"J" is for "Juggling a Boulder"
I have to wonder how many bloggers, studying the above prompt, will be reminded of the essay “The Myth of Sisyphus,” by Albert Camus.
Surely the story is familiar. It compares the absurdity of so much of life today with the situation of Sisyphus, a figure of Greek mythology who was condemned to repeat forever the same meaningless task of juggling a boulder as he pushes it up a mountain, only to see it roll down again.
In the essay, Camus introduced his philosophy: the futile search for meaning, unity, and clarity - and the ability of a man to be honest - in the face of an often unintelligible world.
The world of Albert Camus was indeed unintelligible. He wrote the essay in 1942, during the Nazi occupation of France. At the time he was playing his part to nurture the French resistance movement and he helped publish “Combat,” an underground newspaper. That same year he wrote what is probably his best-known work, the novel “The Stranger.”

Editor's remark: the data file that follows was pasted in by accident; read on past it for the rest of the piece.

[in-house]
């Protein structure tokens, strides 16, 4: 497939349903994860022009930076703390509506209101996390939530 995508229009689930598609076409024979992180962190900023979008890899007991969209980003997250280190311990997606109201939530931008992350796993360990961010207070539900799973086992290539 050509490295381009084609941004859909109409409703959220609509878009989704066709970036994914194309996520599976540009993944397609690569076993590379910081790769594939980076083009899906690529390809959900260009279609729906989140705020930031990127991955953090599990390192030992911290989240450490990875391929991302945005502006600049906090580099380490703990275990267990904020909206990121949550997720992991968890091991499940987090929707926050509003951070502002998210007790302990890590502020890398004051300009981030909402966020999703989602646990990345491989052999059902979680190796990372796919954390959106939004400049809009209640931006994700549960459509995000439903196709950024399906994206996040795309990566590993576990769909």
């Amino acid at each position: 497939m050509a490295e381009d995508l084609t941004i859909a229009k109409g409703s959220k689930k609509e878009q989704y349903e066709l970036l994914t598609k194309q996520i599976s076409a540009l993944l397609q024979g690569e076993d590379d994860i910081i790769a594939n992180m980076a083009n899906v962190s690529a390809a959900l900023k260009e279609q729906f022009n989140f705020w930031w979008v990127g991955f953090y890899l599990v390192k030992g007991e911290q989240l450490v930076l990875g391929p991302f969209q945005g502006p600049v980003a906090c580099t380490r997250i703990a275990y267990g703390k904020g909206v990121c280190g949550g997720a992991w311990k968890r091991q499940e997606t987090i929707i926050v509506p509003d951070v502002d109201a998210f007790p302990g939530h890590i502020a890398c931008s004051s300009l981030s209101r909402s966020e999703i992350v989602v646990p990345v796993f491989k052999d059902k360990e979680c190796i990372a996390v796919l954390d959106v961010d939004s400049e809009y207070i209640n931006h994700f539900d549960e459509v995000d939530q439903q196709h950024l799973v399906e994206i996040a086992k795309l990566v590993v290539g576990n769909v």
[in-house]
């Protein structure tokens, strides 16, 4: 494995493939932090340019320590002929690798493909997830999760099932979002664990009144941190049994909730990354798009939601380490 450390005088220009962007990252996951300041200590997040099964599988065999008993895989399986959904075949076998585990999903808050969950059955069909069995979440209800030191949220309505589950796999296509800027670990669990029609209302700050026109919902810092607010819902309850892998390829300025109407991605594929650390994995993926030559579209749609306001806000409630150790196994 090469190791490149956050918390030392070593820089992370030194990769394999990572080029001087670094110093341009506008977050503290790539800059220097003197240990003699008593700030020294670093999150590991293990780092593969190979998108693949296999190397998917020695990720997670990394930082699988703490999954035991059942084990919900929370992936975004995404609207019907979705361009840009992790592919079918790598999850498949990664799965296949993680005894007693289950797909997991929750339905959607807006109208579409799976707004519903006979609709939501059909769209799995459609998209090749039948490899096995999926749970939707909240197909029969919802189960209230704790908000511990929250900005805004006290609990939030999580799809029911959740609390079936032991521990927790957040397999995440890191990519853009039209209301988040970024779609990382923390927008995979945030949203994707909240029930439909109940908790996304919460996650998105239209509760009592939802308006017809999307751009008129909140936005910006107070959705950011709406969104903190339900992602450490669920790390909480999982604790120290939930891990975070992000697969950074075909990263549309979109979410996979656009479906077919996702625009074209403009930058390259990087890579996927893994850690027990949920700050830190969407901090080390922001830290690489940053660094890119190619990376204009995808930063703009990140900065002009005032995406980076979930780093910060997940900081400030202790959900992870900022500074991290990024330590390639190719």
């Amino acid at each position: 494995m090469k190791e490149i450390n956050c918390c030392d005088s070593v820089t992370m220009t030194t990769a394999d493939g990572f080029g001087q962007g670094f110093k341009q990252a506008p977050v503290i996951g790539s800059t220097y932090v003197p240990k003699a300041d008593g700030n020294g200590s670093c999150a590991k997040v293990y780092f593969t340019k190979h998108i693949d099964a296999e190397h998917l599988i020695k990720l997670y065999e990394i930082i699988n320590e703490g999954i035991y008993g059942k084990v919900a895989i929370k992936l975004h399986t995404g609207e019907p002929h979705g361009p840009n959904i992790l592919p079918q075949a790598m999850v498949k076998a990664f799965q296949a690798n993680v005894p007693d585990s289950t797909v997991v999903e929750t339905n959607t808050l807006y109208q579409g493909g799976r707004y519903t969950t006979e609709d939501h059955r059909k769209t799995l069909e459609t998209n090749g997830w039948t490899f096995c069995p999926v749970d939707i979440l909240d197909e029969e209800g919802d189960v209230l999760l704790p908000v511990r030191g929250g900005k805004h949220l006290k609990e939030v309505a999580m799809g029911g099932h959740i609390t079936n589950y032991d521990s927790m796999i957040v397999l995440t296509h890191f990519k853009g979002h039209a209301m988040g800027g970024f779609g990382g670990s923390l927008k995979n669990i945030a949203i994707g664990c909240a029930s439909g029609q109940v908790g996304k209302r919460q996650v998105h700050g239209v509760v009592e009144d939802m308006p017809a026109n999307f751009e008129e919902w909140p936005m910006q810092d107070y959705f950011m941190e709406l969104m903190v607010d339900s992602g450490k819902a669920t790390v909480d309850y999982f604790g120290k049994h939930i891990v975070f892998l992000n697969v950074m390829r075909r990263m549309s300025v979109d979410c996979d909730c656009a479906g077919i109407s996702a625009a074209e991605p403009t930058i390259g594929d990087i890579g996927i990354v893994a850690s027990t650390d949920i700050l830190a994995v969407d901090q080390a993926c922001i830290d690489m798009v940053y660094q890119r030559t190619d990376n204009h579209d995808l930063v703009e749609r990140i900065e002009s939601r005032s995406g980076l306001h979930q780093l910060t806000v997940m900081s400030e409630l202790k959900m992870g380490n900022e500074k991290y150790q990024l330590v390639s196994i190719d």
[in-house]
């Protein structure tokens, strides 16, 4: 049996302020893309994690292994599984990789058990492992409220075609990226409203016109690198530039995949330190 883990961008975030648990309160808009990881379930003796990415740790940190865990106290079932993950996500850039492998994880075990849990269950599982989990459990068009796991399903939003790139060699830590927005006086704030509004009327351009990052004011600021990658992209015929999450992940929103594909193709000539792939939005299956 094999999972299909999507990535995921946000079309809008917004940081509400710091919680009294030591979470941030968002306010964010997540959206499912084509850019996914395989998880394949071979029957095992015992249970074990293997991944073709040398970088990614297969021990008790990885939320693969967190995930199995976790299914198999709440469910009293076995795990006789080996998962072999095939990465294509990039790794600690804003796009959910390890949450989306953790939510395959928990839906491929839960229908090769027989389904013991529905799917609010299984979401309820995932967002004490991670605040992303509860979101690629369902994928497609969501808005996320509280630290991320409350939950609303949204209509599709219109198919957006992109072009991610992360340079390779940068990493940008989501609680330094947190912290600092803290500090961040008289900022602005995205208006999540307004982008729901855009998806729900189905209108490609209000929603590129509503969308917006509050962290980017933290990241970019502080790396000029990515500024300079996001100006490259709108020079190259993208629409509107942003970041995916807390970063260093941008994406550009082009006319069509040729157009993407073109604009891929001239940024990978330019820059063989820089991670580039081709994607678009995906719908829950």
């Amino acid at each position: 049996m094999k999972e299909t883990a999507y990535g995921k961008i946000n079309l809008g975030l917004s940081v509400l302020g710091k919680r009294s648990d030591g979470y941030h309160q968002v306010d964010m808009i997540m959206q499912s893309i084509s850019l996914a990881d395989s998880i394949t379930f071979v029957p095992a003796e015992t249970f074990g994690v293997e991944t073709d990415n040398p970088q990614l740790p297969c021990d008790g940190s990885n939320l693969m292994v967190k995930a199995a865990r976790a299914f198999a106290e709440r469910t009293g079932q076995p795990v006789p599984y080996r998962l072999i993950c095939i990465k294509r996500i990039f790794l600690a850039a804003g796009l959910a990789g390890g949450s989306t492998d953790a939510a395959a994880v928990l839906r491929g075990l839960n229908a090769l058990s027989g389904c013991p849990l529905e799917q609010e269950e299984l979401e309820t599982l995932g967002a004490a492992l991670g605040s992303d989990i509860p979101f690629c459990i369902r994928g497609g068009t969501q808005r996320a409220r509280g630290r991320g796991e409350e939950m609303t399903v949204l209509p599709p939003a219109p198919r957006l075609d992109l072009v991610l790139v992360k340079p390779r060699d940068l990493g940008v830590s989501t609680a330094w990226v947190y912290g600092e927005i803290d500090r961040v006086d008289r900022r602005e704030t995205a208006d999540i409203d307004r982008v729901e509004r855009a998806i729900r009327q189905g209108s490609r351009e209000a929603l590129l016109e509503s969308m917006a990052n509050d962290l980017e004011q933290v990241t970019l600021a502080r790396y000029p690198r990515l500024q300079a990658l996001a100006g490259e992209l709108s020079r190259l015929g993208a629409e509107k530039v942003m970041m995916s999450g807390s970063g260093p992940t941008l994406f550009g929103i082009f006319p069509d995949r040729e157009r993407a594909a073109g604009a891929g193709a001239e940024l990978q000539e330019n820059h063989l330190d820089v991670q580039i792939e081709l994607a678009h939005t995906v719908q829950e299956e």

His group worked diligently against the Nazis, and in it Camus assumed the nom de guerre “Beauchard.” Camus became the paper's editor in 1943 and was in Paris when the Allies liberated the city.
After the war, Camus began hanging out at the Café de Flore on the Boulevard Saint-Germain in Paris with Jean-Paul Sartre and an entire world of amateur philosophers of that era. Although he leaned left politically, his strong criticisms of Communist doctrine did not win him any friends in the Communist parties that were so strong in those days.
I’ve always been fascinated by the answer of Camus to the philosophical questions he poses in his famous essay. He believes that man, like Sisyphus, is involved in an activity that is basically futile, a futile search for meaning, truth, values. His conclusion is surprising.
Since that boulder is going to keep on rolling back down, no matter what, he believes the struggle itself is, for many, enough. Camus wrote: “One must imagine Sisyphus happy.”
(Also submitted to "Sunday Scribblings")
1 year ago